Saturday, April 17, 2010

Pixie and Dixie — Pushy Cat

Produced and Directed by Joe Barbera and Bill Hanna.
Credits: Animation – Carlo Vinci; Layout – Paul Sommers [sic], Backgrounds – Dick Thomas; Story – Warren Foster; Story Direction – Alex Lovy; Titles – Art Goble; Production Supervision – Howard Hanson.
Cast: Pixie, Arnold – Don Messick; Dixie, Jinks – Daws Butler.
First aired: week of February 15, 1960 (repeat, week of July 25, 1960)
Copyright 1959 by Hanna-Barbera Productions.
Plot: Jinks’ “friend” Arnold invites himself to stay and tries to help himself to a mice dinner.

When Warren Foster arrived at Hanna-Barbera for the second season of the Huckleberry Hound Show, he played around with the personalities and interactions of the characters a little bit. Huck was the least changed from when Charlie Shows wrote for him in the first season. He was still the slow everyman, with different occupations from cartoon to cartoon, though in some of them, he was incredibly clueless (Cop and Saucer, Huck’s Hack). Yogi no longer had spot-gag adventures without Boo Boo in some undefined location. Instead, he became unbreakably hitched to a sidekick, Ranger Smith and Jellystone Park (which only solidified his popularity).

As for Pixie and Dixie, Foster varied their relationship with Mr. Jinks depending on the plot. In Missile Bound Cat, they were enemies much like the Shows-scribed cartoons. In Plutocrat Cat, they started as enemies but were really friends deep-down (in other cartoons, the mood change was reversed). And then you have a cartoon like Pushy Cat where they’re friends through the whole seven minutes.

Of course, you can’t have a cartoon where everyone’s all buddy-buddy (okay, you can, but you get those frolicking animal shorts Disney put out in the ‘30s), so that means an outside threat has to be brought in to move the plot along. And, in this case, the folks at H-B went through their model sheets and dragged out the brown cat who appeared in Jiggers ... It’s Jinks!, Mouse Nappers and Lend Lease Meece. They gave him a new tie, a new name, a new personality and a new voice and now he’s set for a new cartoon.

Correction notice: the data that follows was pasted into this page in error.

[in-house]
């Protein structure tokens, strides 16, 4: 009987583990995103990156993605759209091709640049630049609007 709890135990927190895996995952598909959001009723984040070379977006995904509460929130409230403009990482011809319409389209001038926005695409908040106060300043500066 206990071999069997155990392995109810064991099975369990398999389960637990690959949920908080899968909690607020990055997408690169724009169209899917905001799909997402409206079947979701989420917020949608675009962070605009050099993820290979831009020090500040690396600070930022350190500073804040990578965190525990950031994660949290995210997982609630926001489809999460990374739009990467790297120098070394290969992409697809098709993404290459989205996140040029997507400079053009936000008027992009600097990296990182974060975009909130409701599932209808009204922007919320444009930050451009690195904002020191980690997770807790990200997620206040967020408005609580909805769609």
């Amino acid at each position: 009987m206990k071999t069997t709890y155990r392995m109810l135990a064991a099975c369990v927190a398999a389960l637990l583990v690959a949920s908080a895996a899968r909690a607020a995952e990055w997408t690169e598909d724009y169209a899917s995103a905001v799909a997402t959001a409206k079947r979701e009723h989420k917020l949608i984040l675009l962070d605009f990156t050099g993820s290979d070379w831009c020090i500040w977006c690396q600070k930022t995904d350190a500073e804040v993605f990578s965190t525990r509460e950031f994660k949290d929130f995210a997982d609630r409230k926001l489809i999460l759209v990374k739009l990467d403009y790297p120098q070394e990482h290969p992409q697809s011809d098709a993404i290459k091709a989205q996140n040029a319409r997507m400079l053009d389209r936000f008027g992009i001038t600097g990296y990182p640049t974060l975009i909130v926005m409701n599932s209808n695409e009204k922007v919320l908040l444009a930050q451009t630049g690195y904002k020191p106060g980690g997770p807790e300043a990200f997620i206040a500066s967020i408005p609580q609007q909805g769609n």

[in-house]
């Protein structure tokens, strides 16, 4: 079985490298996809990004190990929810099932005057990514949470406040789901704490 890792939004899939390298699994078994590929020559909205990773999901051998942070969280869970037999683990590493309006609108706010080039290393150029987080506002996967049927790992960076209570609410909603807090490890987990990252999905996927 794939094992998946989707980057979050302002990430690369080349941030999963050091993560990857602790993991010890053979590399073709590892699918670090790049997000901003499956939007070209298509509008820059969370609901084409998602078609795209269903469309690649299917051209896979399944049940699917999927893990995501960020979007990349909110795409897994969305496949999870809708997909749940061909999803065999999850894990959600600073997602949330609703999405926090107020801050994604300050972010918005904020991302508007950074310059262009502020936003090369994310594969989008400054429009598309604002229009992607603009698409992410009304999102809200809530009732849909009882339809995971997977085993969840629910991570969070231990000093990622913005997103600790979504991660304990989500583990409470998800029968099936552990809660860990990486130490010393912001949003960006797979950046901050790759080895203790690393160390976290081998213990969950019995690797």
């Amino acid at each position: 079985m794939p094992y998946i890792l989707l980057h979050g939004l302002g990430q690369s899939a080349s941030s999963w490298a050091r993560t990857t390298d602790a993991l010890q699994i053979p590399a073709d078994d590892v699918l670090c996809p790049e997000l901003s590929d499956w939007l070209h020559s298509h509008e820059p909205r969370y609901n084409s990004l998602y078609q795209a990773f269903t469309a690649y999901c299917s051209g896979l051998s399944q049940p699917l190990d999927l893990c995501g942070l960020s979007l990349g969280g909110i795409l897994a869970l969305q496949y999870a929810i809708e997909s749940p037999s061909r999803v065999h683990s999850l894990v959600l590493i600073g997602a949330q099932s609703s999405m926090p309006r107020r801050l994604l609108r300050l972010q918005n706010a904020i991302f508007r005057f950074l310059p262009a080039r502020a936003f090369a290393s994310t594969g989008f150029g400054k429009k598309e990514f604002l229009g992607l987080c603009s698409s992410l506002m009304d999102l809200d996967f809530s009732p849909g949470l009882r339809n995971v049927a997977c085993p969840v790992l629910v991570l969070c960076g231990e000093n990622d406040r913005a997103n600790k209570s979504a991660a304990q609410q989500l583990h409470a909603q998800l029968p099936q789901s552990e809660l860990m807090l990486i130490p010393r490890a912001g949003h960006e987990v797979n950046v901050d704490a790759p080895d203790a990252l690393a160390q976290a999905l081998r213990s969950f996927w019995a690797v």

Carlo Vinci’s tell-tale signs are all over this cartoon—the stretch-dive exit off-screen by the meece, the wide mouth on Jinks and the jerky head animation. His Jinks looks better than in some of Carlo’s first season cartoons and it could be because Paul Sommer did the layouts here. Sommer had just arrived for the start of a lot of years at Hanna-Barbera, but he had co-directed at Columbia in the war years after spending some time at MGM and had been working as an art director at T.V. Spots by 1957.



The cartoon opens Jinks reading the tale of the ‘The Three Little Pigs’ to the meece. But Jinks gives us his hipster version. Here’s how he quotes the first pig to the wolf: “You’re a real cube, rube. Strictly from nowhere, square. Well, like, that put the wolf in the mood, you know. And he huffed, like, and he puffed, like, and he, uh, blowed the straw house down.” Jinks’ story is interrupted by a cheap-sounding buzzer-bell and we get one of Carlo’s standard head-shakes. Here’s a slower version.


Jinks goes to answer the door and Carlo gives us a little loping walk cycle in eight drawings on twos with the cat’s shoulders moving up and down and his butt swaying a bit.

Now it’s Foster’s turn to shine. He’s come up with a great concept. At the door is a cat named Arnold, who greets Jinks like a long-lost friend. Jinks hasn’t a clue who he is or where he’s come from. Other writers would put in some kind of con-artist or freeloader back-story but Foster doesn’t. Arnold just walks in on the confused Jinks and that’s that. And, really, the plot doesn’t need anything more than that.


Jinks (answering door): Uhhhhh, yes?
Arnold: (incredulously) Uh, yes?! Don’t you remember, Jinksie boy? It’s your old pal Arnold. You’re looking great, old buddy, just great!
Jinks: Ar .. ar .. Arnold?
Arnold: (laughs) Same old Jinksie, right there with the jokes (laughs again). Making out like he doesn’t remember old Arnold. Well, Jinksie, like you always said, if you ever get out my way, Arnie, drop in. Well (giggles) here I am. All dropped in. (walks in and laughs).
Jinks (to audience as camera moves in for close up): You know, you’d think that I’d recall a cat named Arnold, wouldn’t you?